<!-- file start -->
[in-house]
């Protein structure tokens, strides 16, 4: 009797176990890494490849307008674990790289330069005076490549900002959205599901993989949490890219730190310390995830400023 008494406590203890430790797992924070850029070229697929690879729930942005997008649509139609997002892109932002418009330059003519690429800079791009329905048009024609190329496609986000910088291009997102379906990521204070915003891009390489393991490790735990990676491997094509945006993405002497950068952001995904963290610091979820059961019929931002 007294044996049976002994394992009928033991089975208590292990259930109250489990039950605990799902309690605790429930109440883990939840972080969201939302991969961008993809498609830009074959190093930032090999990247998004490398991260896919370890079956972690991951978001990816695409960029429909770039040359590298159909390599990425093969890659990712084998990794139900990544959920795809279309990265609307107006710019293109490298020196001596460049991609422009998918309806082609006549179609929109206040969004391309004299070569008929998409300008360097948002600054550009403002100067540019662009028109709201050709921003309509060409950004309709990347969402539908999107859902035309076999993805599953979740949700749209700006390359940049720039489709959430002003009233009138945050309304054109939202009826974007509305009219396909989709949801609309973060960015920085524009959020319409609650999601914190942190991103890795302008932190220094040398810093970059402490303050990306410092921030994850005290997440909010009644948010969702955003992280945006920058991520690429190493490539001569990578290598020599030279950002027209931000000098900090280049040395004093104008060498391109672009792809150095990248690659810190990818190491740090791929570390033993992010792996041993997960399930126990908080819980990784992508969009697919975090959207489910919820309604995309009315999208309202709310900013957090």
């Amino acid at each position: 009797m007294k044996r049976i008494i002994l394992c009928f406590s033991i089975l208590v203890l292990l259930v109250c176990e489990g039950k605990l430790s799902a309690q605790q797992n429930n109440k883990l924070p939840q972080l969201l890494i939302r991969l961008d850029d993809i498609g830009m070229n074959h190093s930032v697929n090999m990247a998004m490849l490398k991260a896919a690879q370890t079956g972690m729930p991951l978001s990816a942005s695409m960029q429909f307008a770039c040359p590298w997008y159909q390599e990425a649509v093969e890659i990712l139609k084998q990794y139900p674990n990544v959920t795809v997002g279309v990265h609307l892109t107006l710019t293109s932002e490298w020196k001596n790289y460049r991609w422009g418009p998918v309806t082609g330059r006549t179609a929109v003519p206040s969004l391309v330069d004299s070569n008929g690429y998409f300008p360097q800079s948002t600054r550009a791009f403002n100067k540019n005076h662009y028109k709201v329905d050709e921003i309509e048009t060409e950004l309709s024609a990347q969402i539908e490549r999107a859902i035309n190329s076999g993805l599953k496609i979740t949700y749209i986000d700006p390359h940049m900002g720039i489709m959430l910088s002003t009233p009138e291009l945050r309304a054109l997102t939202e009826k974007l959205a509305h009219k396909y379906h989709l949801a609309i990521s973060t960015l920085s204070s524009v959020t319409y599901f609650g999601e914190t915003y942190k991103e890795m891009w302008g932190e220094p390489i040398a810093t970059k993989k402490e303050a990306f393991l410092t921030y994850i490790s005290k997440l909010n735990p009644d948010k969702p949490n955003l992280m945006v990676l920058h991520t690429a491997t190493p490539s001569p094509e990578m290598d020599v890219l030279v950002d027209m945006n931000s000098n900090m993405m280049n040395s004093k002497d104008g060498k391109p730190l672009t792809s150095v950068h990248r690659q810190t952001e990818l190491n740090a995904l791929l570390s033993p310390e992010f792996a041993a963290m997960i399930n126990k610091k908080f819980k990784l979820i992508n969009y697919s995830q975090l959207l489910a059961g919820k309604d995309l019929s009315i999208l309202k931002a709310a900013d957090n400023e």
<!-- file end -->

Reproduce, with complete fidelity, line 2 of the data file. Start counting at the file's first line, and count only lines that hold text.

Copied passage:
């Protein structure tokens, strides 16, 4: 009797176990890494490849307008674990790289330069005076490549900002959205599901993989949490890219730190310390995830400023 008494406590203890430790797992924070850029070229697929690879729930942005997008649509139609997002892109932002418009330059003519690429800079791009329905048009024609190329496609986000910088291009997102379906990521204070915003891009390489393991490790735990990676491997094509945006993405002497950068952001995904963290610091979820059961019929931002 007294044996049976002994394992009928033991089975208590292990259930109250489990039950605990799902309690605790429930109440883990939840972080969201939302991969961008993809498609830009074959190093930032090999990247998004490398991260896919370890079956972690991951978001990816695409960029429909770039040359590298159909390599990425093969890659990712084998990794139900990544959920795809279309990265609307107006710019293109490298020196001596460049991609422009998918309806082609006549179609929109206040969004391309004299070569008929998409300008360097948002600054550009403002100067540019662009028109709201050709921003309509060409950004309709990347969402539908999107859902035309076999993805599953979740949700749209700006390359940049720039489709959430002003009233009138945050309304054109939202009826974007509305009219396909989709949801609309973060960015920085524009959020319409609650999601914190942190991103890795302008932190220094040398810093970059402490303050990306410092921030994850005290997440909010009644948010969702955003992280945006920058991520690429190493490539001569990578290598020599030279950002027209931000000098900090280049040395004093104008060498391109672009792809150095990248690659810190990818190491740090791929570390033993992010792996041993997960399930126990908080819980990784992508969009697919975090959207489910919820309604995309009315999208309202709310900013957090």